University of Hong Kong Featured PhD Programmes
Peter MacCallum Cancer Centre Featured PhD Programmes
University College London Featured PhD Programmes

Breeding Micronutrient Efficient Barley for Sustainable Agriculture


Postgraduate Training

Dundee United Kingdom Agricultural Sciences Genetics

About the Project

Background;

A current key challenge to agriculture is to maintain sustainable production of crops under climate change and environmental degradation while demand increases due to an increasing population. One way to approach this issue is to identify crop genotypes that utilize nutrients in an efficient way, allowing fewer inputs to be applied yet maintain yields. This project will take a pre-breeding approach to generate resources and knowledge to meet this challenge.

 Aims/Objectives;

The overall aim is to understand the nutrient and micronutrient content of barley, and use contemporary genetic and genomics approaches to develop pre-breeding germplasm that can be used for improving both the uptake of nutrients from soil and, where appropriate, increase their content in the grain. Our objective is to produce barley genotypes that grow better on reduced input and marginal soils and/or have increased content of key health related micronutrients in the grain. 

Methods/Approach;

As a starting point the student will utilise two already available ionomic datasets (21 different ions including zinc, iron, calcium, and cadmium) we have assembled on two populations of plants comprised of 140 elite NW European cultivars, and 300 Ethiopian landraces. Both datasets were generated in collaboration with the ionomics facility at the University of Nottingham. This germplasm has been genotyped with over 44,000 gene-based SNPs (50K iSelect SNP array) and while analysis of the Ethiopian material is ongoing, GWAS analysis of the elite lines has identified a number of strong associations (and strong candidate genes) for grain micronutrient concentrations (e.g. Zinc, Cadmium, Sodium, Strontium, Copper). Based on this information, the student will first make appropriate crosses to develop genetic materials (e.g. NIL or HIF lines) through rapid generational advance. These will allow them to assess the impact of alternative alleles of identified genes on the uptake of key plant micronutrients and on the performance of the plants grown under limited and replete nutrient growth regimes. We will explore the use of hydroponics to accurately control nutrient availability as a component of our impact assessment. We will consider using transgenic approaches or screen TILLing populations to confirm gene function if required.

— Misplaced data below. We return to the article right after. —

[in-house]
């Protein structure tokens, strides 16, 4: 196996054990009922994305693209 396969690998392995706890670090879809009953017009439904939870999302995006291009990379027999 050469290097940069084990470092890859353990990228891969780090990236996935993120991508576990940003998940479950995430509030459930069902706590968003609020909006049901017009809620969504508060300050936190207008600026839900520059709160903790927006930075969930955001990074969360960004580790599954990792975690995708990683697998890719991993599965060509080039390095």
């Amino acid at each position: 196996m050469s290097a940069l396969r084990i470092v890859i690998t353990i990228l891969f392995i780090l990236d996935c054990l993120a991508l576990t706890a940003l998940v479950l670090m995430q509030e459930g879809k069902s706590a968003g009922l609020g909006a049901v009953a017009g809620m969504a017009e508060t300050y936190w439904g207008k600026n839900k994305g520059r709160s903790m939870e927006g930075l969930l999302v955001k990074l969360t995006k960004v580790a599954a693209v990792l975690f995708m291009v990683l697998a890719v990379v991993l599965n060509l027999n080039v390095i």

Funding Notes

The studentship is funded by the Mylnefield Trust and registered with the University of Dundee for a 4 year study period. Applicants should have a first-class honours degree in a relevant subject or a 2.1 honours degree plus Masters (or equivalent). Funding is available for UK applications only.

References

Houston, K., Qiu, J., Wege, S. et al. Barley sodium content is regulated by natural variants of the Na+ transporter HvHKT1;5. Commun Biol 3, 258 (2020). https://doi.org/10.1038/s42003-020-0990-5

Email Now

Insert previous message below for editing? 
You haven’t included a message. Providing a specific message means universities will take your enquiry more seriously and helps them provide the information you need.
Why not add a message here

The information you submit to The James Hutton Institute will only be used by them or their data partners to deal with your enquiry, according to their privacy notice. For more information on how we use and store your data, please read our privacy statement.

* required field

Your enquiry has been emailed successfully



Search Suggestions

Search Suggestions

Based on your current searches we recommend the following search filters.



FindAPhD. Copyright 2005-2021
All rights reserved.